Six interviews from around the world shed light on how audit committee agendas are evolving, and approaches that seasoned audit committee chairs are taking to help the committee focus its time and energy on the issues that matter most. Starting with "learn to say no", several key insights from the audit committee chairs of Apple, Carlsberg and Imperial Tobacco inter alia are included in the publication.
When a chorus of seasoned audit committee chairs say the audit committee’s workload may be reaching a tipping point, every board’s antenna should go up.
In this issue of Global Boardroom Insights, KPMG’s Audit Committee Institute asked audit committee chairs around the world for their views on the audit committee’s workload.
Our interviews shed light on how audit committee agendas are evolving, and approaches that these audit committee chairs are taking to help the committee focus its time and energy on the issues that matter most.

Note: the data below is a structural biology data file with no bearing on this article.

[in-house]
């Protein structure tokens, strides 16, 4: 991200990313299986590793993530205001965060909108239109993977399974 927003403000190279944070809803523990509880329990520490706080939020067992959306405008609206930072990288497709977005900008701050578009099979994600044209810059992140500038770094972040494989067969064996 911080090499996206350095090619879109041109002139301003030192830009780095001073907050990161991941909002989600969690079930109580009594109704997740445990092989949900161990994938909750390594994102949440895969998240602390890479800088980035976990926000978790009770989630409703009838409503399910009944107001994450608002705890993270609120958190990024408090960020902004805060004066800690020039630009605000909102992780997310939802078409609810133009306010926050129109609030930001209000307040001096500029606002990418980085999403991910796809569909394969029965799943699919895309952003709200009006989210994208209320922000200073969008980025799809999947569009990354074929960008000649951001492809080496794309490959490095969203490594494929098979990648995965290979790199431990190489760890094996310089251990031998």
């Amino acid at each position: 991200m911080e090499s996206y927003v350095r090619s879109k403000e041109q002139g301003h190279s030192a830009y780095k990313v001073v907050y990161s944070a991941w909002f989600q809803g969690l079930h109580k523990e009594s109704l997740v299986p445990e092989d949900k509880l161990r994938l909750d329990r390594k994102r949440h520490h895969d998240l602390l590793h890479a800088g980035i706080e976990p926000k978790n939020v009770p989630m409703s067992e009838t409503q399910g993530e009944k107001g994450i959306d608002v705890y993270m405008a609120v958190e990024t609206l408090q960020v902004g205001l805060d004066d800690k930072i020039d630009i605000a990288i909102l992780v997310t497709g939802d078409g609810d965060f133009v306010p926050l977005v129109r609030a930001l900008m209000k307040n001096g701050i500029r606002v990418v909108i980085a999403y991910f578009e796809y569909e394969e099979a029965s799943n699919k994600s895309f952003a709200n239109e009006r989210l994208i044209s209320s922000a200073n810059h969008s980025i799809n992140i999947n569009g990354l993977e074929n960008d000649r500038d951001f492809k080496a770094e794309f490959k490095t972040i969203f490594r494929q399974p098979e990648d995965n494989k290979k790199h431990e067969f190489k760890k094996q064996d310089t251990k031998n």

“The challenge for an audit committee and its chair is to step back and try to figure out what’s most material to the fortunes of the company, and make sure that between the audit committee, the financial management team, and the external auditor, everyone’s focusing their efforts on those things,” says Ronald Sugar, audit committee chair for Apple and Chevron.
Other key insights include the value of well thought-out and structured meetings, the importance of informal meetings with financial management and auditors, and spreading the committee’s own workload effectively.
Perhaps not surprisingly, our interviewees said risk will be a top priority in the year ahead and will require taking a hard look at the broader board’s risk oversight approach and the implications for the audit committee.
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